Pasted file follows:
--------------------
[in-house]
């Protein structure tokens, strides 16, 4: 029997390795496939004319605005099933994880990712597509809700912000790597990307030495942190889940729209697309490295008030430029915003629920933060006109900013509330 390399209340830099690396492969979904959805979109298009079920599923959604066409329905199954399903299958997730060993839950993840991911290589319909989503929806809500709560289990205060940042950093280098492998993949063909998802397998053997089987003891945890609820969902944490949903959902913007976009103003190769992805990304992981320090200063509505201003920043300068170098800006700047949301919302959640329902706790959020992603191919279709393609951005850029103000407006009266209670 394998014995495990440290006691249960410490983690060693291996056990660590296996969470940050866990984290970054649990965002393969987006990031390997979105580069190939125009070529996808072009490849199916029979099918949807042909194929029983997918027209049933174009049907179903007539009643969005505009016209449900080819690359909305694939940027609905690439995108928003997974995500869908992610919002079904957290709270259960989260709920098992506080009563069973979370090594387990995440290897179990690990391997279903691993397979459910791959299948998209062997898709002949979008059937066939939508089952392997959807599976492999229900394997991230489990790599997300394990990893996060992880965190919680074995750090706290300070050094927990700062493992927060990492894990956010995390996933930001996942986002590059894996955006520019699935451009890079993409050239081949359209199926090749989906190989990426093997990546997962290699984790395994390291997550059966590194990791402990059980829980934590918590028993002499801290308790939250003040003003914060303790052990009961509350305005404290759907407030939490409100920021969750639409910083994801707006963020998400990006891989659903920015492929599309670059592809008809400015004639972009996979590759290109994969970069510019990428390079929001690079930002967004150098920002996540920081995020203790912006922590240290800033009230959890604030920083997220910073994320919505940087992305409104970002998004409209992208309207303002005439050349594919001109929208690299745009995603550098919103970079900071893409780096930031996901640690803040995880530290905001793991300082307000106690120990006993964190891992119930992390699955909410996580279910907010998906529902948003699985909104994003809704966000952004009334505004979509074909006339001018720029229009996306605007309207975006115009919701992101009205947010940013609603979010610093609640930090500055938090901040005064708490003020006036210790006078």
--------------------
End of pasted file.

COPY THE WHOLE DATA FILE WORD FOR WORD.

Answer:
[in-house]
């Protein structure tokens, strides 16, 4: 029997390795496939004319605005099933994880990712597509809700912000790597990307030495942190889940729209697309490295008030430029915003629920933060006109900013509330 390399209340830099690396492969979904959805979109298009079920599923959604066409329905199954399903299958997730060993839950993840991911290589319909989503929806809500709560289990205060940042950093280098492998993949063909998802397998053997089987003891945890609820969902944490949903959902913007976009103003190769992805990304992981320090200063509505201003920043300068170098800006700047949301919302959640329902706790959020992603191919279709393609951005850029103000407006009266209670 394998014995495990440290006691249960410490983690060693291996056990660590296996969470940050866990984290970054649990965002393969987006990031390997979105580069190939125009070529996808072009490849199916029979099918949807042909194929029983997918027209049933174009049907179903007539009643969005505009016209449900080819690359909305694939940027609905690439995108928003997974995500869908992610919002079904957290709270259960989260709920098992506080009563069973979370090594387990995440290897179990690990391997279903691993397979459910791959299948998209062997898709002949979008059937066939939508089952392997959807599976492999229900394997991230489990790599997300394990990893996060992880965190919680074995750090706290300070050094927990700062493992927060990492894990956010995390996933930001996942986002590059894996955006520019699935451009890079993409050239081949359209199926090749989906190989990426093997990546997962290699984790395994390291997550059966590194990791402990059980829980934590918590028993002499801290308790939250003040003003914060303790052990009961509350305005404290759907407030939490409100920021969750639409910083994801707006963020998400990006891989659903920015492929599309670059592809008809400015004639972009996979590759290109994969970069510019990428390079929001690079930002967004150098920002996540920081995020203790912006922590240290800033009230959890604030920083997220910073994320919505940087992305409104970002998004409209992208309207303002005439050349594919001109929208690299745009995603550098919103970079900071893409780096930031996901640690803040995880530290905001793991300082307000106690120990006993964190891992119930992390699955909410996580279910907010998906529902948003699985909104994003809704966000952004009334505004979509074909006339001018720029229009996306605007309207975006115009919701992101009205947010940013609603979010610093609640930090500055938090901040005064708490003020006036210790006078």